Mar 22 2011

Some Education News

The debate over teaching creationism continues – in the UK. That’s right, creationism is not just an American issue, nor just a Christian issue. There are fundamentalists in every major faith, and they generally don’t want their children taught in school ideas contrary to their faith.

In the US we have an overall higher percentage of biblical literalists who reject evolution, but we also have the Constitution. The first amendment wisely prohibits the government from passing any law that establishes a religion. There is now a couple hundred years of legal precedent on how to interpret this amendment, which follows the “separation of church and state” model. Essentially, there are no religious second-class citizens in the US. The government cannot promote or hinder any specific religious beliefs.

This means that religious faith, like creationism, cannot be taught in public schools. Creationists have constantly morphed their strategy over the last century, from banning the teaching of evolution, to requiring equal time for “creation science”, then for the rebranding of creation science as “intelligent design”, and now to “teach the controversy” or at the very least teach the “strengths and weaknesses” of evolution or give teachers the academic freedom to do so. It’s all a giant game, but their motives are transparent – do anything possible to water down the teaching of evolution or insert creationist propaganda into the public schools.

Their strategy has largely failed from a legal perspective – they have lost every major legal challenge to their agenda. But they have been very successful from a cultural perspective – less than half of the population accepts the scientific theory of evolution without qualification, and 60% of public school science teachers shy away from teaching evolution because they either do not feel comfortable with the material or simply want to avoid controversy. In essence, what creationists have not been able to accomplish through evidence or the force of argument, or through the legal system, they have accomplished through intellectual thuggery.

In the UK there appears to be a growing creationist movement, or perhaps it is just coming into the light more. And they do not have any constitutional prohibition against teaching religion in public schools, so that layer of protection is gone. For now there are no plans to teach creationism in public schools, but the UK has private and so-called “free” schools. (There are private schools in the US as well, and they are free to teach creationism as part of the curriculum.) This is the latest battle ground for science education in the UK.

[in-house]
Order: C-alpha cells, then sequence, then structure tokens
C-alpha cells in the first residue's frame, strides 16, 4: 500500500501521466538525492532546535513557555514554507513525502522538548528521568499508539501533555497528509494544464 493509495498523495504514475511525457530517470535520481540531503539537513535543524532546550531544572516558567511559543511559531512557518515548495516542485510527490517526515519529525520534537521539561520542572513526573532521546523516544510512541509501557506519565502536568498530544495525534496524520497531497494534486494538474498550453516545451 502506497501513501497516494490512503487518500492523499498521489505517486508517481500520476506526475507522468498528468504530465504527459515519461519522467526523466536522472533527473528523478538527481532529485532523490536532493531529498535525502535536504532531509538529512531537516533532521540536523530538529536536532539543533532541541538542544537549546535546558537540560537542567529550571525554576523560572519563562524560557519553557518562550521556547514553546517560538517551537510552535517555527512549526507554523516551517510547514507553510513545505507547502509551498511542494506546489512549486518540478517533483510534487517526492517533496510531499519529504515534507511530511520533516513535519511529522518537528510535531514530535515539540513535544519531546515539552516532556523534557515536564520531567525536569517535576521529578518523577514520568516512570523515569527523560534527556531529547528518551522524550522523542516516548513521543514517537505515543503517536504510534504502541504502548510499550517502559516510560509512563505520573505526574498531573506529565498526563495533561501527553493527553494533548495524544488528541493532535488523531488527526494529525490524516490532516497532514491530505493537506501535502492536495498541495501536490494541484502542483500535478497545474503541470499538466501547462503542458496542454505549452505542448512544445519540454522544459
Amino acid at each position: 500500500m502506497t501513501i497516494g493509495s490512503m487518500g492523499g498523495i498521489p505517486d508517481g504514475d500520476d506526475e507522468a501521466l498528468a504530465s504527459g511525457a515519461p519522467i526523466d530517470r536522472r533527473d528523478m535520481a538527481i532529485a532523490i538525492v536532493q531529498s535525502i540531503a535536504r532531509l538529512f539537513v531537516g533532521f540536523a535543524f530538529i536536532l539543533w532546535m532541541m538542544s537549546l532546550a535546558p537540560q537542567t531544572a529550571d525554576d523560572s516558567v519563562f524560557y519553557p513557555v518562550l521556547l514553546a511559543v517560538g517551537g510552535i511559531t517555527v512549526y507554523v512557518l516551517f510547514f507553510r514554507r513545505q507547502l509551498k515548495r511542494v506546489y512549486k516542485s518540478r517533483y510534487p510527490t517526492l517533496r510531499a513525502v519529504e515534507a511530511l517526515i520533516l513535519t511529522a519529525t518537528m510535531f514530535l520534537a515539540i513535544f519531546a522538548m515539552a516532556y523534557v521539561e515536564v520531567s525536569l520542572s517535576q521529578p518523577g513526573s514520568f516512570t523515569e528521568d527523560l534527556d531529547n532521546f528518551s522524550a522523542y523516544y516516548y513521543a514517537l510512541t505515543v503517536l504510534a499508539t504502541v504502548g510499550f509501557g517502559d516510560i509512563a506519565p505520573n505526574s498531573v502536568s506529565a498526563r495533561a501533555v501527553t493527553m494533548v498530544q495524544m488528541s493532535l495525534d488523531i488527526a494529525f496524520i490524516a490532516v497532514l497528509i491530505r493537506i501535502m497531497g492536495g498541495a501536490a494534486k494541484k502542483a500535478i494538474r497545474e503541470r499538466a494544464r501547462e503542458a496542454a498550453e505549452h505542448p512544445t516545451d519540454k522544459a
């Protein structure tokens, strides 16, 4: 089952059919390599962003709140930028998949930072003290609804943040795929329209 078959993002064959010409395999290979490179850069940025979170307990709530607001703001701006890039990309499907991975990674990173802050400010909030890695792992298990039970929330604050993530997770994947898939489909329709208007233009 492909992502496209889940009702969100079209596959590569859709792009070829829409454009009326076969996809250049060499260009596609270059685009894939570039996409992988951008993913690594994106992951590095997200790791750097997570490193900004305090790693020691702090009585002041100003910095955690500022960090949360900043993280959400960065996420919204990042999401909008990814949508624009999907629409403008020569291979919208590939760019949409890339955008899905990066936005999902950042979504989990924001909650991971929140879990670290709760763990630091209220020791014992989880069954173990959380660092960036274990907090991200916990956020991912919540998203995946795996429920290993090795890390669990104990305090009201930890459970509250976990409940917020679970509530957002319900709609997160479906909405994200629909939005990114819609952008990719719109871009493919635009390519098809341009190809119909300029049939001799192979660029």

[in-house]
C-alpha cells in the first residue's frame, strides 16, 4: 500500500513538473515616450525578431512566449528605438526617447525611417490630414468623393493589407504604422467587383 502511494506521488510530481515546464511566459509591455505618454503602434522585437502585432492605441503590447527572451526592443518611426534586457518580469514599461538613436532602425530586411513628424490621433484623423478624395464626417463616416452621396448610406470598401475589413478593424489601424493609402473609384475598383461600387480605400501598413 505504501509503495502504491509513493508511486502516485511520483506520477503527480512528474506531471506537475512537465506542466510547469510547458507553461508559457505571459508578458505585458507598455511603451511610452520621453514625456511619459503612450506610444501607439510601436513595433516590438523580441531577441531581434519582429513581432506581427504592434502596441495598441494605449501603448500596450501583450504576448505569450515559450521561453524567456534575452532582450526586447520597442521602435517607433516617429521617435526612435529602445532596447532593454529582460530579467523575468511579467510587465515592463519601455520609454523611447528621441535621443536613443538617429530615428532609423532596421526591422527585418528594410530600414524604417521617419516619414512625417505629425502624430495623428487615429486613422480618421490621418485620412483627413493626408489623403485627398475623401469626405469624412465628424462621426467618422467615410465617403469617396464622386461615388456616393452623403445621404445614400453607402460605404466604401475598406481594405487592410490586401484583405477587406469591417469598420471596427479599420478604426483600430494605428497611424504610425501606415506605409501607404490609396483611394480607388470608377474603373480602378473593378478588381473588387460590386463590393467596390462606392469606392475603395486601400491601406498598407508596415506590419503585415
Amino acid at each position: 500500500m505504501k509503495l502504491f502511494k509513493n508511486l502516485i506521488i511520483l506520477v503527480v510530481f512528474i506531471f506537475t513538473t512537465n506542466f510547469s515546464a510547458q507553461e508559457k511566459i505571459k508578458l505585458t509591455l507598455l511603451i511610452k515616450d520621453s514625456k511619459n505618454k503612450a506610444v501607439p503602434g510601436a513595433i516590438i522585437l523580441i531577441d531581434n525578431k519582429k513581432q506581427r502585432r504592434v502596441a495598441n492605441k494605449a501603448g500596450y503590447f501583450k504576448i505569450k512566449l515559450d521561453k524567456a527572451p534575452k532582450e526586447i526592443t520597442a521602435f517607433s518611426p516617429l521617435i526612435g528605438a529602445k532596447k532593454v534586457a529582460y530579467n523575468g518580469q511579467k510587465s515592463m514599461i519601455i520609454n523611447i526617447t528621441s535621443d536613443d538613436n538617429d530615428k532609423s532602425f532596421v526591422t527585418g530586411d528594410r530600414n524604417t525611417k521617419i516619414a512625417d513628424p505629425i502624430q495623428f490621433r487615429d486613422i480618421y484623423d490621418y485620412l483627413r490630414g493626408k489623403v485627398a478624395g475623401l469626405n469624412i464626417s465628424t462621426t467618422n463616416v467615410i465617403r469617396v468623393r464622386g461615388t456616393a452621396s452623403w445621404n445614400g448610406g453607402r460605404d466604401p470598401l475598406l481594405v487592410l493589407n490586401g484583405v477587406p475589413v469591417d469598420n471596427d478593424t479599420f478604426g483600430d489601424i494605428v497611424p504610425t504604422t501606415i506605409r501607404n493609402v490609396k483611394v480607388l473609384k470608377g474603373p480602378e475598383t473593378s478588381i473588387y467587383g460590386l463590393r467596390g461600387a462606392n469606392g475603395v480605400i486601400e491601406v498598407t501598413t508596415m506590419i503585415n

Recently, it is reported that:

Michael Gove, the Education Secretary, has confirmed that creationism will not be taught in free schools because it is “at odds with scientific fact”.

That’s nice, but what does that mean in terms of policy?

Mr Gove said at a free school conference in January that he would consider applications from creationist groups on a case-by-case basis.

That sounds like a bit of a political dodge. We will just have to wait and see how this get’s applied.

I acknowledge there is a real dilemma here, between freedom and quality control. For public schools I don’t think there is much of an issue – if the government is providing a free education, then that education should be secular and not impose any religious faith on the students. The question is, what rights do private groups have to forgo public education and set up their own private educational system, and how do these rights relate to the societal requirement that parents provide an education for their children? We recognize both the right of freedom, and the obligation of education – striking a reasonable balance is the dilemma. It makes sense that there has to be some minimum standard in order for teaching to be considered an education.

We can also recognize that in a free society people have the right to make what others might consider dumb decisions. But how much of a right do parents have to make such decisions on behalf of their children. This same conflict comes up with regard to health care – is the parent’s obligation to provide basic health care for their children met by simply praying over a sick and dying child? Likewise, is the obligation to provide an education met if the parents simply teach their cultural and religious beliefs as knowledge?

I think a good compromise, in general terms, is to let parents and private schools teach whatever they want (they are going to anyway) but to have requirements for what must be taught in order to be accredited. This is essentially the system we have now, but I would definitely include a working knowledge of evolution as part of the minimum requirements. I think it is fair to say to private schools – to qualify, you have to teach evolution. You don’t have to believe it, but you have to understand it.

In any case – the struggle to improve science education continues.

In an unrelated news item, Bill Gates has turned his attention to reforming education. This has been one of the major initiatives of the Bil and Melinda Gates Foundation, and previously he has donated money to failing high schools. Now he has announced a new initiative to reform teachers through incentives. He feels that a proper incentive structure and improved support for teachers will mean better quality teachers.

This may be the way to go. The quality of individual teachers seems to have more of an impact on the quality of education than any other single element, including textbooks, curriculum, and even money spent on education. Only the home environment has more of an impact of academic achievement.

Gates is committing $290 million dollars to a few test programs, but he hopes they will serve as a model to reform teachers everywhere.

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